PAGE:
Five of the twenty five

This evening we have treated ourselves to an Indian take away from Amir’s a short distance away on St Vincent Street. I chose some dishes we’ve never come across before, Lamb chops Shatkora Bhuna being our favourite, a traditional Bangladeshi dish. As ever we ordered too much food, so we’ll be having the left overs tomorrow night with homemade gluten free nan bread. Yum.

0 locks, 0.36 miles, 15 minutes, 1 pat on the back, 14 day mooring for 1 more day, 7 patches of undercoat, 1 sunny afternoon, 1 new sculpture, 25 locals, 2 onion bhajees, 1 chicken dish, 1 lamb chop dish , 1 sag aloo, 2 pilau rice, 3 free popadoms, 1 still unimpressed cat.

2020 A Long And Winding Year.

Get yourself a cuppa and put your feet up, this is a long post.

Into BUMingham

Having seen New Year in on the North Stratford Canal we commenced the new year by cruising in to Birmingham or as Tilly would have it know, BUMingham, she’s not too keen!

What a stripy world!

A meeting with Amy from Dark Horse Theatre Company about a project in the summer set out our years cruising as I’d need to be in Huddersfield then York for the show. Then it was time to pack and get myself ready for ten days in Vienna. This would be the longest I’ve been away from boat life since we set out in 2014. Half of my clothes were packed up along with a basic scene painting kit and I jetted off to what was a mixed experience. Despite the problems I had a wonderful time working with a great team in the theatre, I hope one day to return.

Whilst I marvelled at the wonderful scenes in Vienna and pulled my hair out at work, trying to keep a calm exterior, Mick and Tilly headed back out into the countryside towards Tardebigge on the Worcester and Birmingham. Here they met up with a friend Chris who was planning a boat build.


Mick and Tilly came back into Birmingham to pick me up and then we set about exploring the BCN. There is plenty to explore and we didn’t quite manage to go everywhere, but we did our best.

Smethwick Locks

We headed up Smethwick New Locks onto the Old Main line. Stopped at Dudley Port Basin, coconuts accompanied us down Brades Staircase, then through Netherton Tunnel where we’d planned on visiting Hawne Basin, but thick ice thwarted our first attempt. The following day we succeeded and had a bumpy ride along the Dudley No 2 to fill our diesel tank.

Emma and Ted

Factory Locks brought us back onto the Old Main Line, we visited Wolverhampton, turned onto the Wyrley and Essington Canal and wiggled our way through the rubbish to Pelsall Junction. Here we had a wonderful get together with my bestestest friend and her son Ted (my Godson) who were over from Sydney, an all but too short lunch with them before they headed onwards on their whistlestop tour of England.

The Cannock Extension and Anglesey Branch were ticked off followed by the Daw End Branch, The Rushall Canal, Tame Valley Canal and up the Ryders Green Locks back into the centre of BUMingham early February.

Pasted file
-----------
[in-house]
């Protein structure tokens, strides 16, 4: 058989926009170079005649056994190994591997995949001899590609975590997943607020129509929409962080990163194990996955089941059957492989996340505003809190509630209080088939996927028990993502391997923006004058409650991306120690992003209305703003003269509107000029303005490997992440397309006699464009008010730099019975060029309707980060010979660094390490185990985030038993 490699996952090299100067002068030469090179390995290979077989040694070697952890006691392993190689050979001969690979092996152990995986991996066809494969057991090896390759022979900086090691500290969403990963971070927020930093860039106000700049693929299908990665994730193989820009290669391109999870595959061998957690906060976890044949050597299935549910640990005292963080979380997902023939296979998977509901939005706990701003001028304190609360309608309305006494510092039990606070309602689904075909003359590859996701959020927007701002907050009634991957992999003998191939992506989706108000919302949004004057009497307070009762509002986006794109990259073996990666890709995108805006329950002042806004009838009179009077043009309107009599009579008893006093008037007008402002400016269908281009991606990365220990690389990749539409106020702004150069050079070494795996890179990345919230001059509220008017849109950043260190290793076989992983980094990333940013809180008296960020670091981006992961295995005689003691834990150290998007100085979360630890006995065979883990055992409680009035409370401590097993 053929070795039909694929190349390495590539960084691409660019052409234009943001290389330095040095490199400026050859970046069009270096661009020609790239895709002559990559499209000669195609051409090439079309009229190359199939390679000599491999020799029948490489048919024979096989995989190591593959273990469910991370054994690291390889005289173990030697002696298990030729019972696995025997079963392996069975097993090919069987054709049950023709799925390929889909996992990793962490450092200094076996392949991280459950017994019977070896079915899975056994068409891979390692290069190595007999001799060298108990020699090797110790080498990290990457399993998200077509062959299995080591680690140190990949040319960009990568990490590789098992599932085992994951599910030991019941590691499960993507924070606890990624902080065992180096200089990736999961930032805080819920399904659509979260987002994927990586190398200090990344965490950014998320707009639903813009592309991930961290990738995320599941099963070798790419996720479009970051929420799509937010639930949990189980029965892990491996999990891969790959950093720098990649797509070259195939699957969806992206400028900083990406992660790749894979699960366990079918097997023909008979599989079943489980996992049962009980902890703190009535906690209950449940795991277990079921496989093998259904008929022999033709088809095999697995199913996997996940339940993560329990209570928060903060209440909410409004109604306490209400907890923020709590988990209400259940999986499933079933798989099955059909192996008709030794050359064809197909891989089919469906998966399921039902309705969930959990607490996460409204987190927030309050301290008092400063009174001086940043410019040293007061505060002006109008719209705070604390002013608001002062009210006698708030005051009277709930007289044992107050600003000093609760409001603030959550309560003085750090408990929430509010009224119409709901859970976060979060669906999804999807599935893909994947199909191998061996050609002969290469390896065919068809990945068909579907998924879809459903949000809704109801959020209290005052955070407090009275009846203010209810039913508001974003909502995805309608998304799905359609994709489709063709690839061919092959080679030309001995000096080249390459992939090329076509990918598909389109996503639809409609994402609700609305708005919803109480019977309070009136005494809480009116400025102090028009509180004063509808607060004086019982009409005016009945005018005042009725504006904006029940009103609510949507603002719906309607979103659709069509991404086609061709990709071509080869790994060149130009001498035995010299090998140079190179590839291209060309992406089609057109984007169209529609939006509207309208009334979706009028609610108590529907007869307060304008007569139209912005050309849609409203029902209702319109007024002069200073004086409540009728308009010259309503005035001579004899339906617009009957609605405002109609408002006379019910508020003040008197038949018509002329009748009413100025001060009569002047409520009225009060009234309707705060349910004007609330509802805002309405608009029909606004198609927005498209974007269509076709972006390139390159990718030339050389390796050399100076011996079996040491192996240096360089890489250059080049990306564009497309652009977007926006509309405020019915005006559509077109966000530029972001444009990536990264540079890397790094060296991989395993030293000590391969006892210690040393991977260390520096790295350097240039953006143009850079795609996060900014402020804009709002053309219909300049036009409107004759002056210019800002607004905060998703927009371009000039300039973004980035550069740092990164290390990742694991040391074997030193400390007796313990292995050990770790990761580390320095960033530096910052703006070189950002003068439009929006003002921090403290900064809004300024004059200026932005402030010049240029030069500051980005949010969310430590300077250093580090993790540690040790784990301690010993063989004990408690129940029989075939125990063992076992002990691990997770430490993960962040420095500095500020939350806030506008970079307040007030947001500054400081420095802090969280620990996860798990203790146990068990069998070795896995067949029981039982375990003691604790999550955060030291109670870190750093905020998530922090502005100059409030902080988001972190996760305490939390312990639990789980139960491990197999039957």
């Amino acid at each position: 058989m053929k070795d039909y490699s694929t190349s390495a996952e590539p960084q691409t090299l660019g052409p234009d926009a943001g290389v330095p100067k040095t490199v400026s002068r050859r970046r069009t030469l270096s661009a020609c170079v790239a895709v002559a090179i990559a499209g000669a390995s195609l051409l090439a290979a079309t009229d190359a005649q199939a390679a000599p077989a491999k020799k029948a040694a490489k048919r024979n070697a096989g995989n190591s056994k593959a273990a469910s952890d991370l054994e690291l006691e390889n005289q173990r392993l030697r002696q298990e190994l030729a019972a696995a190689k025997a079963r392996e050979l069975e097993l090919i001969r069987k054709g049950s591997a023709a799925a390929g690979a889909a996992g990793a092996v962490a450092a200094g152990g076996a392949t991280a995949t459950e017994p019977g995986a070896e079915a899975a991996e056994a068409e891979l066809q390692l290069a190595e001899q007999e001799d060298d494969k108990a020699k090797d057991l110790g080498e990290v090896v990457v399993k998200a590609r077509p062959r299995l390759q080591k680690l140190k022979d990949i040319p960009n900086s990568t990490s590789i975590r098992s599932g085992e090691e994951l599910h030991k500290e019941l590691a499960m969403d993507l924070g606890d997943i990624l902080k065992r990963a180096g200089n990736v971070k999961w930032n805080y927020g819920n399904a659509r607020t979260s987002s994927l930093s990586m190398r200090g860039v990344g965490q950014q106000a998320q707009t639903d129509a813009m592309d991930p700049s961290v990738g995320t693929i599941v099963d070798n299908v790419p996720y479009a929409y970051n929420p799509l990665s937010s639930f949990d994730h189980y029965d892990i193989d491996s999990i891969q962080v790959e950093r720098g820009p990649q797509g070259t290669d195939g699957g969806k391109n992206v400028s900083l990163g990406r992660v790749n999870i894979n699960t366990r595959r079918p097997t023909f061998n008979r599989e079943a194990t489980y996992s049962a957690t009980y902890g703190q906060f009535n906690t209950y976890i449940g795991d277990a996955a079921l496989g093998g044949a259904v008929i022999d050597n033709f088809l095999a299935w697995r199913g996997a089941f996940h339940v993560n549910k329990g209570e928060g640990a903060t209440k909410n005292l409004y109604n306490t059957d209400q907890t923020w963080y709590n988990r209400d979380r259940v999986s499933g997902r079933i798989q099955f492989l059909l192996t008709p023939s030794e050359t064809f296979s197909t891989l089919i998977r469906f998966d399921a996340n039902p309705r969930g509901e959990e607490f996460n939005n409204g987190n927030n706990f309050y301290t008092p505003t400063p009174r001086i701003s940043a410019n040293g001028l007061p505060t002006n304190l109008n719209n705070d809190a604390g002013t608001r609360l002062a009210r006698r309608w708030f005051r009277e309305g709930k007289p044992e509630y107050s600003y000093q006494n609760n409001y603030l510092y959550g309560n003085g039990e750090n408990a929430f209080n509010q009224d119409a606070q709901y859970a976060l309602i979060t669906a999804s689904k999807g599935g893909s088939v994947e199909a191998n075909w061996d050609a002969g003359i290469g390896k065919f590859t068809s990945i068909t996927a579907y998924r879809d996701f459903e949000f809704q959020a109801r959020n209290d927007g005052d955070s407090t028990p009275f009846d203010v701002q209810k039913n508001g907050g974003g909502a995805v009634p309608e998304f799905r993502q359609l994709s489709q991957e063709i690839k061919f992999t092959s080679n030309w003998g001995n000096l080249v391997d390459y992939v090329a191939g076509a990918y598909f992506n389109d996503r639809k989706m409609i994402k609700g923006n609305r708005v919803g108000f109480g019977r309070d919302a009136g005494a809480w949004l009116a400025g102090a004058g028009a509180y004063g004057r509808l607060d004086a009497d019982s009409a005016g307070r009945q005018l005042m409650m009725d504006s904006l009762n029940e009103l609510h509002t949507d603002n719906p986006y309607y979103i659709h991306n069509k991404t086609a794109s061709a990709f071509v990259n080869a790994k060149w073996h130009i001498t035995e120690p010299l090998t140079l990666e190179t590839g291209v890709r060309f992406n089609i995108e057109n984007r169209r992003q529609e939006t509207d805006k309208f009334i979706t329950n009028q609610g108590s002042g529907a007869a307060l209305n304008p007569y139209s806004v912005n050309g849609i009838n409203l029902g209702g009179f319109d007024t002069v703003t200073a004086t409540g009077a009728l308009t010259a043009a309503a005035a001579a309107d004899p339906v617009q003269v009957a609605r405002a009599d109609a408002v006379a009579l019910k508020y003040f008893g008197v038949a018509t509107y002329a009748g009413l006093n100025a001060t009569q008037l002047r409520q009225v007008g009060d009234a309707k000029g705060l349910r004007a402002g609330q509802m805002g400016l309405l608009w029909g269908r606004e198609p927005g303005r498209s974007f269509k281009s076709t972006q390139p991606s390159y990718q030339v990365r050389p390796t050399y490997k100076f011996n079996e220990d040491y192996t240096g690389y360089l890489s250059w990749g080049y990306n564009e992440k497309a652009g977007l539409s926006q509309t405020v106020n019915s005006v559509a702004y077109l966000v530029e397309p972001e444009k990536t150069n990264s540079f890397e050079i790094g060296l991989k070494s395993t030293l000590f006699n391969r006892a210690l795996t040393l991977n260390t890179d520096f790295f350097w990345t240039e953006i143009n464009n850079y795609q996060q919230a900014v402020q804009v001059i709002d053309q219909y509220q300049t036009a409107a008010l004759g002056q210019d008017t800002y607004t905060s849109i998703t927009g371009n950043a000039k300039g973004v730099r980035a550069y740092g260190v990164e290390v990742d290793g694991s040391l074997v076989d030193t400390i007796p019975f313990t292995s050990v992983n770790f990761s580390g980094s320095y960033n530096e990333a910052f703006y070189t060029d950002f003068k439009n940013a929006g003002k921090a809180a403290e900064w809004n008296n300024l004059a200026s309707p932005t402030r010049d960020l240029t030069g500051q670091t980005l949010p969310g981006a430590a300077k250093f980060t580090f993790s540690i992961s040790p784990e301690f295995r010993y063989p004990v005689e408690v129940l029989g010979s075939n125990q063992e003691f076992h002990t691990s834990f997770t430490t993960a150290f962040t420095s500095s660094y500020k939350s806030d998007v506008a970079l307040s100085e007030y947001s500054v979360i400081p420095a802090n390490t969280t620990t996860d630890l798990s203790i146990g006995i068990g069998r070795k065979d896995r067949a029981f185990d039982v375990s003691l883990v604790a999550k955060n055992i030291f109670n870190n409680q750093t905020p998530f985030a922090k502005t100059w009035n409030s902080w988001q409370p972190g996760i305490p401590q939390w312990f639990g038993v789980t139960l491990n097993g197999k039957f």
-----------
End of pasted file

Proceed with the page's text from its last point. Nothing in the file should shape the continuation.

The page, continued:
The Jewellery Quarter kept us busy with visits to Smith and Pepper a time warp jewellery manufacturers, The Back to Backs, The Coffin Works. We watched the film 1917.

The Garden white card scale model

I designed costumes and made the white card model for The Garden for Dark Horse whilst we sat out storm Ciara which was to wipe out the Figure of Three Locks on the Calder Hebble. The damage to the locks looked great and not fixable quickly, a rethink to our cruising route was needed for me to get to work in the summer.

We went to the Symphony Hall and listened to Schubert and Berg spurred on by Dimitrios from NB Galene. Storm Dennis kept us from cruising to our next evening of entertainment at Titford Pump House, a bus replacement did the job so that we could see Alarum Theatre Company’s Acts of Abandonment. Little did we know at the time that this was to be our last live theatre until December.

A night out in the countryside for Tilly and a last night in the city to fill our bellies with curry. Then we were off again, up Smethwick Locks under the M5 where the scaffolding was being taken down. We turned up the Oldbury Locks following a boat that turned out to be NB Sola Gratia. A spin round the Titford Pools was in order before we returned for another diesel top up at Hawne Basin.

The Walsall Canal now beckoned us, that was a bumpy ride over trolleys, trees and all sorts! A fantastic fabric shop, the New Art Gallery right by our mooring and The Leather Museum kept our interest for a couple of days before we climbed up the Walsall Locks back up to Wyrley and Essington Canal.

The garden at Urban Moorings

The ladies at Urban Moorings welcomed us for an overnight visit, time to work the washing machine hard as we plugged into the electric. Then we kept our fingers crossed for a mooring at The Black Country Museum, which thankfully worked.

Marion and John came to meet us for an afternoon at the museum and we all enjoyed fish and chips with plenty of salt and vinegar in between visiting shops and watching chain links being made. The following day we took a boat trip into the Dudley Tunnel, had a second visit to the museum along with a portion of chips before heading out to moor in Tipton and have a visit from Heather from NB Bleasdale, followed by a pie at Mad O’Roukes Pie Factory.